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Belarus


Belarus lies between latitudes 51° and 57° N, and longitudes 23° and 33° E. Its extension from north to south is 560 km (350 mi), from west to east is 650 km (400 mi). It is landlocked, relatively flat, and contains large tracts of marshy land.

According to a 2005 estimate by the United Nations, 40% of Belarus is covered by forests. Many streams and 11,000 lakes are found in Belarus. Three major rivers run through the country: the Neman, the Pripyat, and the Dnieper. The Neman flows westward towards the Baltic sea and the Pripyat flows eastward to the Dnieper; the Dnieper flows southward towards the Black Sea.

The highest point is Dzyarzhynskaya Hara (Dzyarzhynsk Hill) at 345 metres (1,132 ft), and the lowest point is on the Neman River at 90 m (295 ft). The average elevation of Belarus is 160 m (525 ft) above sea level.[68] The climate features mild to cold winters, with average January temperatures ranges from -4 °C (24.8 °F) in southwest (Brest) to -8 °C (17.6 °F) in northeast (Vitebsk), and cool and moist summers with an average temperature of 18 °C (64.4 °F). Belarus has an average annual rainfall of 550 to 700 mm (21.7 to 27.6 in). The country is in the transitional zone between continental climates and maritime climates.

Natural resources include peat deposits, small quantities of oil and natural gas, granite, dolomite (limestone), marl, chalk, sand, gravel, and clay. About 70% of the radiation from neighboring Ukraine's 1986 Chernobyl nuclear disaster entered Belarusian territory, and as of 2005 about a fifth of Belarusian land (principally farmland and forests in the southeastern provinces) continues to be affected by radiation fallout. The United Nations and other agencies have aimed to reduce the level of radiation in affected areas, especially through the use of caesium binders and rapeseed cultivation, which are meant to decrease soil levels of caesium-137.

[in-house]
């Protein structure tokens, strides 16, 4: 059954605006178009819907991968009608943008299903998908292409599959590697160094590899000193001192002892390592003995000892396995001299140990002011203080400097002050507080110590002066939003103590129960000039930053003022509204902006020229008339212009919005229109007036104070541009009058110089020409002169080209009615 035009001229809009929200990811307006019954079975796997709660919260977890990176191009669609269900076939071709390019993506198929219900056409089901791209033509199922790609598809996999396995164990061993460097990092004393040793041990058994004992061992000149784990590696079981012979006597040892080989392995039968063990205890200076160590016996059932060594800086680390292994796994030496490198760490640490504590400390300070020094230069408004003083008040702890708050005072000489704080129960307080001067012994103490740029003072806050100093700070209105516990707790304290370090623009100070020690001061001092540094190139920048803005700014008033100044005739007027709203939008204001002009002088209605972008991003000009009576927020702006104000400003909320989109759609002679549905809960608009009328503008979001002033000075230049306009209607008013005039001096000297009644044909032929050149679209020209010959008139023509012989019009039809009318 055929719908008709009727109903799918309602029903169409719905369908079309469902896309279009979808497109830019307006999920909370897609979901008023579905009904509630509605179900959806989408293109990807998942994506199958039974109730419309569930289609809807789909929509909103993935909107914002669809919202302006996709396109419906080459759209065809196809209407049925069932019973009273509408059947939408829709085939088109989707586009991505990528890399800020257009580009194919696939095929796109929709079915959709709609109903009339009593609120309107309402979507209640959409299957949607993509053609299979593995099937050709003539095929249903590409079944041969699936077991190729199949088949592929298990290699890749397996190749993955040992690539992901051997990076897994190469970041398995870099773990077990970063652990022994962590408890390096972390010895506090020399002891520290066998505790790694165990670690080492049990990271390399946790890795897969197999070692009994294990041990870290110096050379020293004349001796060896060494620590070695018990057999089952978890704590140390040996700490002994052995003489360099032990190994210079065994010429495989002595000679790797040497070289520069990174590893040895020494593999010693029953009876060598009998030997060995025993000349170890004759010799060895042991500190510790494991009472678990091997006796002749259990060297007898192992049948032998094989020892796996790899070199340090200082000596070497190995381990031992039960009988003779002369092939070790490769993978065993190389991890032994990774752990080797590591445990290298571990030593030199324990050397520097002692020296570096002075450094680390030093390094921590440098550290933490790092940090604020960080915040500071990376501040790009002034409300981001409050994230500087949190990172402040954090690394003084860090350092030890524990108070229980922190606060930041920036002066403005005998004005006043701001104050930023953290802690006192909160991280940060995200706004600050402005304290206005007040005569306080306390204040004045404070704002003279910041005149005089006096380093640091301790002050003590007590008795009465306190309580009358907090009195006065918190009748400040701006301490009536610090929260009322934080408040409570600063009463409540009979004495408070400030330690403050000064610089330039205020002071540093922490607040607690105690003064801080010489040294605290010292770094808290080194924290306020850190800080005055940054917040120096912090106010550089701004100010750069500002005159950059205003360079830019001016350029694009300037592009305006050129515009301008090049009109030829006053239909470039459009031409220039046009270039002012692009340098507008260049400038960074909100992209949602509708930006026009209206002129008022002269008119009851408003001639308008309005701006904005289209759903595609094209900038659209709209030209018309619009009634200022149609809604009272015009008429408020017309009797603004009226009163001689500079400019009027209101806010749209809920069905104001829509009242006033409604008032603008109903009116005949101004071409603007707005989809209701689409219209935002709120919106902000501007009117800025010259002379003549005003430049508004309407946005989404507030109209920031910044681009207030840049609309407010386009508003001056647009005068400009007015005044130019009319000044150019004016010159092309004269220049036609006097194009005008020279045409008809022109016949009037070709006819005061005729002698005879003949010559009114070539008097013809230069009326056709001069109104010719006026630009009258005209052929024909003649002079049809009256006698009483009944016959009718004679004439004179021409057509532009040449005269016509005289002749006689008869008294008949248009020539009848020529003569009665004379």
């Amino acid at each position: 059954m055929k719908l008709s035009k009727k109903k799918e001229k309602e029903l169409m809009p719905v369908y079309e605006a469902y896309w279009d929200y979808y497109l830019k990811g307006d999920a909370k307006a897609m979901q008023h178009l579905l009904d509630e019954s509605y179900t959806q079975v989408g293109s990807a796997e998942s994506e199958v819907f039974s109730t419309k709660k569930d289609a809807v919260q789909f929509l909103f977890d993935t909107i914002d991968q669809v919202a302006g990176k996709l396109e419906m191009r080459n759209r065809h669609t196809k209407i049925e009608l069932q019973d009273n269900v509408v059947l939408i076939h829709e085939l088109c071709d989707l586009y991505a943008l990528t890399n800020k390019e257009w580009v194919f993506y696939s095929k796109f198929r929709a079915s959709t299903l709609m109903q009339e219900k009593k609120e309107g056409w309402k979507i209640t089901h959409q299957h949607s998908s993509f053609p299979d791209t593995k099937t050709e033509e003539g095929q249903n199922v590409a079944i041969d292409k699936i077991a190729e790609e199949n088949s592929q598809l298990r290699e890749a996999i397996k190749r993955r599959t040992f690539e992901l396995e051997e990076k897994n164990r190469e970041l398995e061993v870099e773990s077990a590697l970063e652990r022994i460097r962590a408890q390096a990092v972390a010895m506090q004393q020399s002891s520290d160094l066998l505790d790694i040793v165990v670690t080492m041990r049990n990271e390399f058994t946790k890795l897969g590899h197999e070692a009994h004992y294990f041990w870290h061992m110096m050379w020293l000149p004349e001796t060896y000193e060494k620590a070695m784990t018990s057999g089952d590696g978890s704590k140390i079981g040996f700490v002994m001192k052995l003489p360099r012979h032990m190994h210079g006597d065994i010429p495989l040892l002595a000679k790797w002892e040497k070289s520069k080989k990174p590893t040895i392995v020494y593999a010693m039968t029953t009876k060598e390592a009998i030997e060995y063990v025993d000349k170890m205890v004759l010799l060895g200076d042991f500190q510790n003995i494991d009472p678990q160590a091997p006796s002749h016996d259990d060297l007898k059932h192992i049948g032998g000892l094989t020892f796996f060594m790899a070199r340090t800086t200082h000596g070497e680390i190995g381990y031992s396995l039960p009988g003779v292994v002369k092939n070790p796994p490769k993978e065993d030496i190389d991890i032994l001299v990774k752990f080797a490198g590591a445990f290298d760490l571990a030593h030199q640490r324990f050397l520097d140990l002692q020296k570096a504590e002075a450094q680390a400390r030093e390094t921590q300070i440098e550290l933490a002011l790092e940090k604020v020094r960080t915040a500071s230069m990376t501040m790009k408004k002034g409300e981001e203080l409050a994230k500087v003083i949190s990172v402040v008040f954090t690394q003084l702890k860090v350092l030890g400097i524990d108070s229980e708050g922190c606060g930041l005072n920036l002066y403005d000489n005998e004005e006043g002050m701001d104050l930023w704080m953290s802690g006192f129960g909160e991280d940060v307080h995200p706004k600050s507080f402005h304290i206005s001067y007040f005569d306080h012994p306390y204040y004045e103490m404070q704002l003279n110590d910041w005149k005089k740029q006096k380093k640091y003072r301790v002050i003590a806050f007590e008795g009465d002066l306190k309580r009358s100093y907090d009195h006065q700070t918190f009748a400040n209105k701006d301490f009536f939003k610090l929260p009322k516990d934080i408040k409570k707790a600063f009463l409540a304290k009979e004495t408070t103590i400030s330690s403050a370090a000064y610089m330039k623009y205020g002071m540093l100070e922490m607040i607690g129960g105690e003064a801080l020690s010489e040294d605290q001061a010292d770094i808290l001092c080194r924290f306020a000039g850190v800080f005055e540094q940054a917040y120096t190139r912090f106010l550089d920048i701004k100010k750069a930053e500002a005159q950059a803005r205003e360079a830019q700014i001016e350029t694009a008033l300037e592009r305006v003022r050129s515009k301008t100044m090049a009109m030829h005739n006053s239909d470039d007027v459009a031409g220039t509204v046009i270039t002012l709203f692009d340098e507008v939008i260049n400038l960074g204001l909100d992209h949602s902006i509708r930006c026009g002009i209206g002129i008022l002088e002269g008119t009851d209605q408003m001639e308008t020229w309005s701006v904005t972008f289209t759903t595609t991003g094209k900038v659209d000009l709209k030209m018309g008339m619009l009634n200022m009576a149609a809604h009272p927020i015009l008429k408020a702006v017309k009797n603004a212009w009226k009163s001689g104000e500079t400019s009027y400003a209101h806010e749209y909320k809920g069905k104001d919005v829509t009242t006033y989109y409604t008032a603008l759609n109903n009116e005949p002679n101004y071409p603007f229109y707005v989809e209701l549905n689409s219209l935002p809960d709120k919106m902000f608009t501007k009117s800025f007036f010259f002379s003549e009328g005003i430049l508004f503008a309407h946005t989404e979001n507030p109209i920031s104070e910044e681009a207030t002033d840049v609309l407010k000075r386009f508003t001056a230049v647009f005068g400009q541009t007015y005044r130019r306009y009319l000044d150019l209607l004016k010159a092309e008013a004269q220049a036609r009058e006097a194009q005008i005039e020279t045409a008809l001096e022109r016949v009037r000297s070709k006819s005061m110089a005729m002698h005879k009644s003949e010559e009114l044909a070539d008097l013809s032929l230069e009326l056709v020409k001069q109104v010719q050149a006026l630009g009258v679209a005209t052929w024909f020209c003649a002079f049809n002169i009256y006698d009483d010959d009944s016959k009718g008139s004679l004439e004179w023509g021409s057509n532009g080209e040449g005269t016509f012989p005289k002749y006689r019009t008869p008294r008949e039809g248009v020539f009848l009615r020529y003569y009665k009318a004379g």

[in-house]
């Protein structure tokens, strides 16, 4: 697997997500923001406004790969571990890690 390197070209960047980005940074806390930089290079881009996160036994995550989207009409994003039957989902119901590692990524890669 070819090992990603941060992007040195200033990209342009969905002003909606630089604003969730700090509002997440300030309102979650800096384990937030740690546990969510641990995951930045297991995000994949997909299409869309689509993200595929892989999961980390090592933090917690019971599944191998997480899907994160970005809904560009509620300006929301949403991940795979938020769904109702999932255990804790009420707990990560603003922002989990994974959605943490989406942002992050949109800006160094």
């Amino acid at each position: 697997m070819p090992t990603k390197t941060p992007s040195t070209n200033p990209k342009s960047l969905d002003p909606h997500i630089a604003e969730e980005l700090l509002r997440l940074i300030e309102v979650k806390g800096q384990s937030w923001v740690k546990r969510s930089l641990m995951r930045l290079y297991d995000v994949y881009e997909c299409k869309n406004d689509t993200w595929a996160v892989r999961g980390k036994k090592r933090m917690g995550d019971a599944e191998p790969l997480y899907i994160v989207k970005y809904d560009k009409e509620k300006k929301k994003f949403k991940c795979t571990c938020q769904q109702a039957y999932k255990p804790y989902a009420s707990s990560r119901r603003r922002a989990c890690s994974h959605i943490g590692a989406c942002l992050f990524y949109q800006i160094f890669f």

Belarus borders five countries: Latvia to the north, Lithuania to the northwest, Poland to the west, Russia to the north and the east, and Ukraine to the south. Treaties in 1995 and 1996 demarcated Belarus's borders with Latvia and Lithuania, but Belarus failed to ratify a 1997 treaty establishing the Belarus-Ukraine border. Belarus and Lithuania ratified final border demarcation documents in February 2007.

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